Yi suo yu yan

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Authors
Shi, Lei
Issue Date
1994
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Abstract
This book has waited some time to be catalogued. Its first unusual characteristic is the covering on front and back cover and spine: like an extra layer of saran wrap, only less smooth. Texts include Chinese characters and a Western equivalent for each character. Every page except 174 has a cartoon-like colored illustration. There are plenty of fables, right from the first story, TB (1), which starts with a picnic lunch interrupted by the bear. AD (7) and "The God Full of Gold" (13) follow, with "Three Bulls and a Lion" (19), CP (25), and TH (31) next. Soon fables are intermixed with several stories I do not recognize. Further fables include "The Wolf and the Dancing Lamb" (55), BS (61), GGE (67), FG (73), "The Fox and the Goat" (77), "The Woman Threatening to Throw a Child to the Wolf" (89), FM (93); "The Doctor and the Blind Woman" (97), and "The Stag at the Pool" (103). In fact, the great preponderance of stories in this 288-page book are fables I can recognize. Two of the more unusual illustration patterns belong to SW (187) and the river god in "The Man Who Lost His Hatchet" (205). The river god seems to be Santa Claus!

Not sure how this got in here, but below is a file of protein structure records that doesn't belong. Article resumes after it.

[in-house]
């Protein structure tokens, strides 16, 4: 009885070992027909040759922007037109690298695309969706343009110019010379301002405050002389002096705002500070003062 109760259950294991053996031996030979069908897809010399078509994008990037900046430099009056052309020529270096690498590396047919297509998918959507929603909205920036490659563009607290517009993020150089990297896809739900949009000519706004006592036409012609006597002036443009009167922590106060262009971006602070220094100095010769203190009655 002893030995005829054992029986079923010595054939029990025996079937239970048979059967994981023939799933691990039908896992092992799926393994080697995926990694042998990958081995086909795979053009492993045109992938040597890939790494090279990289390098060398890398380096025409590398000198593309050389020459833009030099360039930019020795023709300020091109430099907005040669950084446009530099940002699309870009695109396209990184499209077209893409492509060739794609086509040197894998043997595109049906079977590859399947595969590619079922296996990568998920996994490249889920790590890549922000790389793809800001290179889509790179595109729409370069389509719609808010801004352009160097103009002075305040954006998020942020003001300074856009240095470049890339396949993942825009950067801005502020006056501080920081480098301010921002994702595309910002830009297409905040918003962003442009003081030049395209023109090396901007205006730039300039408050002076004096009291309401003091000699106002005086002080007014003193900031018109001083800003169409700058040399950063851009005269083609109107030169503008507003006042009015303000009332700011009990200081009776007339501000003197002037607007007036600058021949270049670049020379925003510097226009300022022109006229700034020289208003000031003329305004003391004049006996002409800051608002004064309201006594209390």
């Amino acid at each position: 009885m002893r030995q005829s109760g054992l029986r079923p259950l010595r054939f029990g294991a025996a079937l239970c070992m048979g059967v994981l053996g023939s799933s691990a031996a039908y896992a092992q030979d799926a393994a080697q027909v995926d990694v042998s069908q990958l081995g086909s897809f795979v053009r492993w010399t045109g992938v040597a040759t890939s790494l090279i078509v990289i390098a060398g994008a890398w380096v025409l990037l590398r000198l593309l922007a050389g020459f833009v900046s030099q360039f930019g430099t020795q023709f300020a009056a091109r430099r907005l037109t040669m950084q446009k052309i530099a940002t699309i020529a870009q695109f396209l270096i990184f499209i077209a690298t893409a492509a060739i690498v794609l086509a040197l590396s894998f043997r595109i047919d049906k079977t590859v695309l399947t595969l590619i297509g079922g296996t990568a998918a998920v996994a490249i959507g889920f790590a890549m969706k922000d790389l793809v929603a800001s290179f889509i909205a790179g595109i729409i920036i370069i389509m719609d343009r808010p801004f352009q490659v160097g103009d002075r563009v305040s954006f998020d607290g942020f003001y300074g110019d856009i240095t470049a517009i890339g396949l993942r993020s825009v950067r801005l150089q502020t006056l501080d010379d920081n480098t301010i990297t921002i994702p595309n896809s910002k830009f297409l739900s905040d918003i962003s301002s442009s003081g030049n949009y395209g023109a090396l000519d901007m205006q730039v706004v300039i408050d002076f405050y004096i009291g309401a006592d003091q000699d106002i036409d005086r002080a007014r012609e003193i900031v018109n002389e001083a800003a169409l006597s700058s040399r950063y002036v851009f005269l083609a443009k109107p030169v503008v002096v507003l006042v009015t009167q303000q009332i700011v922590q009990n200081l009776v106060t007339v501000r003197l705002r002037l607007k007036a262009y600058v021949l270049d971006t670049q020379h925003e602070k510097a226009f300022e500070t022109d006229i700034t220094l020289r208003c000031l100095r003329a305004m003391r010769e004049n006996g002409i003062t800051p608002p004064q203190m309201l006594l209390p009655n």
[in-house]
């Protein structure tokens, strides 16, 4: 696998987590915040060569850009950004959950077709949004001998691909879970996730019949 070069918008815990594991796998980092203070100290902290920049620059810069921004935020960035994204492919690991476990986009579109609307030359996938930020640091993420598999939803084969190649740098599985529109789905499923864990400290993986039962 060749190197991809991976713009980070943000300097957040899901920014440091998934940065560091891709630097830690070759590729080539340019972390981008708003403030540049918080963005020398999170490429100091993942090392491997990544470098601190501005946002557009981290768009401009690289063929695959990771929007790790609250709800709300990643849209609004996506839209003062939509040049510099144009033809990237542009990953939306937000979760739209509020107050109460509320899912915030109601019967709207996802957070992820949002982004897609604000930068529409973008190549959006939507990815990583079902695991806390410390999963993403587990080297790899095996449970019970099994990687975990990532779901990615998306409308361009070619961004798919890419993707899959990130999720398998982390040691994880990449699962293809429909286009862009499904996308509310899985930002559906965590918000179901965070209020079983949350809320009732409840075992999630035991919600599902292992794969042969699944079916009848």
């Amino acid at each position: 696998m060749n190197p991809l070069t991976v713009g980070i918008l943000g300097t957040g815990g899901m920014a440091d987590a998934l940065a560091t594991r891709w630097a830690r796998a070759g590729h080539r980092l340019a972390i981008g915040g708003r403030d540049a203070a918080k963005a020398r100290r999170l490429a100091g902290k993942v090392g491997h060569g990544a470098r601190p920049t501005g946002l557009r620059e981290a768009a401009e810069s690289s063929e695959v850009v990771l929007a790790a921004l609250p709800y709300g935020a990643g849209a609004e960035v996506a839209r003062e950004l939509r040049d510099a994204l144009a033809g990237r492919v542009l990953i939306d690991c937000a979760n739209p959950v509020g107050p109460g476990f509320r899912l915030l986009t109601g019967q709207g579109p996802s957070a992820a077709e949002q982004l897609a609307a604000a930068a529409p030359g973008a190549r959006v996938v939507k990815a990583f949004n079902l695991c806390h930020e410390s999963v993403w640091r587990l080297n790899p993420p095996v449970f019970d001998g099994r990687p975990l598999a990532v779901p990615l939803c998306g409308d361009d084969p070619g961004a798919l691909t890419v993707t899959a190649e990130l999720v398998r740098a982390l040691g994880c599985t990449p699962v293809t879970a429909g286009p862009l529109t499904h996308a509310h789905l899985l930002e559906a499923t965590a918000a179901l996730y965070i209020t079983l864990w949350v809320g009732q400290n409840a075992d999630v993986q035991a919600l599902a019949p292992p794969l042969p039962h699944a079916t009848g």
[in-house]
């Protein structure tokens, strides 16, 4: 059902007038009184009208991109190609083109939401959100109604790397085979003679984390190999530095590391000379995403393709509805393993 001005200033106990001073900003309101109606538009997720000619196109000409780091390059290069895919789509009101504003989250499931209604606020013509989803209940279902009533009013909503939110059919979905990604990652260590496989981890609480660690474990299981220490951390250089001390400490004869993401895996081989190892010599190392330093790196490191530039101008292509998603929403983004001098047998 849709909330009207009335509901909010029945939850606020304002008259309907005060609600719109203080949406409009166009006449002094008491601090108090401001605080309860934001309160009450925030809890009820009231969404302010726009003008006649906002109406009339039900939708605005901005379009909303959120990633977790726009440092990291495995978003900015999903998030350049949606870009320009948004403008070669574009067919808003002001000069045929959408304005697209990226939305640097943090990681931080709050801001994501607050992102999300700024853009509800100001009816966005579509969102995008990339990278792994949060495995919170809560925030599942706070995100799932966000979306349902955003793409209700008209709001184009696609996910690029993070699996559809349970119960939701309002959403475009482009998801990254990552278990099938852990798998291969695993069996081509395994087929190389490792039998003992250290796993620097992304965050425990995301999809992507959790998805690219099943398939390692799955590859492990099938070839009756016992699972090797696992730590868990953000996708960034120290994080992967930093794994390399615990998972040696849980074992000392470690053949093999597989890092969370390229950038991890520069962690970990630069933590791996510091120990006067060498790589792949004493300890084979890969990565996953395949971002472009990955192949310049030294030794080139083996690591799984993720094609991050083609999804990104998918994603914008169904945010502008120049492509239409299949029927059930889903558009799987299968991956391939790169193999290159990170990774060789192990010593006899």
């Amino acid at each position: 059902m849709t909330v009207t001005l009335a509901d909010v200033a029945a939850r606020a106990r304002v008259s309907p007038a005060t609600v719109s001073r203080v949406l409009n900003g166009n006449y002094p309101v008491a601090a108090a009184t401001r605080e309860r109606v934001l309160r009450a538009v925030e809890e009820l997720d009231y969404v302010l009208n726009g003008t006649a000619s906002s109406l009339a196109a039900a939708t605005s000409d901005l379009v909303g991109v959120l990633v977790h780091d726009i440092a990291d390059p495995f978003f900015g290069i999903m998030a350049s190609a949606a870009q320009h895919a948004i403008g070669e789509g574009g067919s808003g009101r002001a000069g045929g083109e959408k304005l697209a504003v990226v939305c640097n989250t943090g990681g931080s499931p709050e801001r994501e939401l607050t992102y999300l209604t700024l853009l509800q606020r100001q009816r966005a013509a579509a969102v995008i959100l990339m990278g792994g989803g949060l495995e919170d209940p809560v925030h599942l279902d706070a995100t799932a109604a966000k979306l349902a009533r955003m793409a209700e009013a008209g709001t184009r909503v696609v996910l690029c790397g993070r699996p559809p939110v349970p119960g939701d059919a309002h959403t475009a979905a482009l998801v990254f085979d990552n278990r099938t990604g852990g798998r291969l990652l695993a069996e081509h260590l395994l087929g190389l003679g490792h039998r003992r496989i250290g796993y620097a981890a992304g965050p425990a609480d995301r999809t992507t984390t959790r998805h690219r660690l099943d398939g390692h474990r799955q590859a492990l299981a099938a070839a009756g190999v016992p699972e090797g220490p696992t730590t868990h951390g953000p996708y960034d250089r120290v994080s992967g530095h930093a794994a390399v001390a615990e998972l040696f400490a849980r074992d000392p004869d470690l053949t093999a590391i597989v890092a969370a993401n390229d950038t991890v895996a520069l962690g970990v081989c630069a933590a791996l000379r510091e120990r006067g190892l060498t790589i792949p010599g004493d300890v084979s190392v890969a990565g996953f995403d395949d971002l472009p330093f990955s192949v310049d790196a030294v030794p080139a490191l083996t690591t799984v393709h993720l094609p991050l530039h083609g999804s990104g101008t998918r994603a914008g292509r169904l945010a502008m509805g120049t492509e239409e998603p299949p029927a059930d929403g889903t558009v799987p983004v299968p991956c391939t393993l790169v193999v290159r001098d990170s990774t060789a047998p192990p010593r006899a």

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Jiangsu Juveniles and Children's Publ. House
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